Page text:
After the break we had three final speakers, Robert Hamer another self-recorder and detectorist followed by Roman and Medieval numismatists Matt Ball and Carl Savage discussing coins, their work helping to identify tricky coins for FLOs and their research using PAS data. The final talk of the day was Geoff Cook with a more modern but no less interesting talk on bullets and rifle ranges in the Lake District.

It was brilliant to learn how and why people volunteer and to end the day feeling inspired by the variety of experiences which people have and luckily for me following the conference I’ve two new volunteers starting next week!

All that glitters….

A gold half noble of Henry iV.
Gold half noble of Henry IV. Copyright: National Museums Liverpool
License: Attribution-ShareAlike License.

Sometimes all that glitters really is gold and every once in a while we are given a genuine piece of bling to record, such as this gold half noble of Henry IV, (AD 1399-1413) which was discovered in St Helens by a metal detectorist in 2012.

Currently on the PAS database we have 1, 200,145 objects within 756,059 records, and more are being added every day. However amongst all those finds there are only 63 gold half nobles recorded, which gives you an indication of how rare this class of object is.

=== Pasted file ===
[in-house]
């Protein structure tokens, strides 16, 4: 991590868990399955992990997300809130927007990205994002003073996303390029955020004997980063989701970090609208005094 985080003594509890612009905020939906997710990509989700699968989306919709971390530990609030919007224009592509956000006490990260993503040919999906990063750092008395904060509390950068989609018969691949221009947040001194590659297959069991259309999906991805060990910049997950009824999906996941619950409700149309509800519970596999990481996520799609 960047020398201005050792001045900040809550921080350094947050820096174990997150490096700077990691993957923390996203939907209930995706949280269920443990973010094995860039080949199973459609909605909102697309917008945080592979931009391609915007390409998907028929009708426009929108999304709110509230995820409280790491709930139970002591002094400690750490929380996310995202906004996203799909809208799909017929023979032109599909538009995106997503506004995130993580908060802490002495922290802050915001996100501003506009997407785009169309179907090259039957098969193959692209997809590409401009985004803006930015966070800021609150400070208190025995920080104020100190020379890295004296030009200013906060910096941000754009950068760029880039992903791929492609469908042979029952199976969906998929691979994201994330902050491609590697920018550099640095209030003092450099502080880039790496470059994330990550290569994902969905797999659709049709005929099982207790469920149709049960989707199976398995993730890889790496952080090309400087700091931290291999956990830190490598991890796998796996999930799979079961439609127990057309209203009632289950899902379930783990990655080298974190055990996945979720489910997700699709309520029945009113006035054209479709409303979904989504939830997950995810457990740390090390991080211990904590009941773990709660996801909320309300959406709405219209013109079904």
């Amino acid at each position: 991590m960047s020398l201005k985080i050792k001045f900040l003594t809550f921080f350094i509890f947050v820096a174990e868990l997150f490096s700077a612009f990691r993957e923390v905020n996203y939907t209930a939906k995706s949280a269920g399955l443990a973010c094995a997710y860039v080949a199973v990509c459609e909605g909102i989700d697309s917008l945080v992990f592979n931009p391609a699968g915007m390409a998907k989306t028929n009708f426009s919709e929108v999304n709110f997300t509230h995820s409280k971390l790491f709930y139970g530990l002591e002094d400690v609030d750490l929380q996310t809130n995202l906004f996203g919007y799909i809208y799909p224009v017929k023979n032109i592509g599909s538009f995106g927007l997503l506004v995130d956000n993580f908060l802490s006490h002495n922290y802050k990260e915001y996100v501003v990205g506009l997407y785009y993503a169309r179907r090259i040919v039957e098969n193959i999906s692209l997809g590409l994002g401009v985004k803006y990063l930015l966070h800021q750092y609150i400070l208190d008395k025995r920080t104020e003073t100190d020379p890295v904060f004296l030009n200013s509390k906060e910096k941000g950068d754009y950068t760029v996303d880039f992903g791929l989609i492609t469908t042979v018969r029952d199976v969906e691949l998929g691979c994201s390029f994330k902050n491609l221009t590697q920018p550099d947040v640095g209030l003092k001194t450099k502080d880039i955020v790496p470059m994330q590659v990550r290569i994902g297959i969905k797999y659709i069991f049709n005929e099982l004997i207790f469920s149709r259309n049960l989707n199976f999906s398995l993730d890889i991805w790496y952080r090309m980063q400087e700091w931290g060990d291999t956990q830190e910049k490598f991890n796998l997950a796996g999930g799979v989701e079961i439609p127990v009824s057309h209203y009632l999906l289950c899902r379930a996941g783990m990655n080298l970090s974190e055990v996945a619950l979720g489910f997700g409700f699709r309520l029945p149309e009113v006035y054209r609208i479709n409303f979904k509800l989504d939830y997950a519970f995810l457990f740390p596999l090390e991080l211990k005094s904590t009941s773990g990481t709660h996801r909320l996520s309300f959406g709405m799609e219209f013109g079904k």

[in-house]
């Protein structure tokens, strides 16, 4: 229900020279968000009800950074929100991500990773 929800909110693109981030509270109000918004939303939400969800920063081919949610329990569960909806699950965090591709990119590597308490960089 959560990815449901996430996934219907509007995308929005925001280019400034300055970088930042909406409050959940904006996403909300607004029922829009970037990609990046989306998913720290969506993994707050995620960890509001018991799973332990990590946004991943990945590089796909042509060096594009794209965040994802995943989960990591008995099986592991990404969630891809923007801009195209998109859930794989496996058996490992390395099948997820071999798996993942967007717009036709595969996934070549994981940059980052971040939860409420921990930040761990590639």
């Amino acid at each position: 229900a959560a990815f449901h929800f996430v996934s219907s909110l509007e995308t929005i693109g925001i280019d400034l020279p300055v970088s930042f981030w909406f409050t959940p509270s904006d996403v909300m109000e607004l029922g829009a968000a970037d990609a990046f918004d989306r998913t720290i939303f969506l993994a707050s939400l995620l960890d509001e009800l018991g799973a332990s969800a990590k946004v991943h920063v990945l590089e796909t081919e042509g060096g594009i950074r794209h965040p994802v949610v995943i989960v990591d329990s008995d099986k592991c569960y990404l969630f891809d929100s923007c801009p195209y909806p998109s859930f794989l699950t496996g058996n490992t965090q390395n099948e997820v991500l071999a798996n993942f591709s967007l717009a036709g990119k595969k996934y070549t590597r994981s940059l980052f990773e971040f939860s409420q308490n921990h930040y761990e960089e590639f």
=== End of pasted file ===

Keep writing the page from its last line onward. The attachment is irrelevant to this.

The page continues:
The obverse, or the “heads” side of the coin, depicts King Henry IV standing on a ship facing out. He’s wearing a crown and armour and is holding a sword and shield. The shield is quartered with the arms of England and France. Around the edge is the legend which reads HENRIC[DI GRA REX ANGL Z F]RANC [D]N[S HIB Z AQ]. This legend can be translated as “Henry, by the Grace of God, King of England and France, Lord of Ireland and Aquitaine”.

The reverse, or the “tails” side of the coin is a what is called a ‘floriated’ cross – which is a cross decorated with flowers or floral motifs at the end. In each angle created by this cross is a lion with a crown above. All of this is within a decorative ring called a tressure, made up of eight arches. The legend on the reverse reads [DOMINE NE IN] FVRORE TVO ARGVAS [ME], which translates as “O Lord rebuke me not in Thine anger”.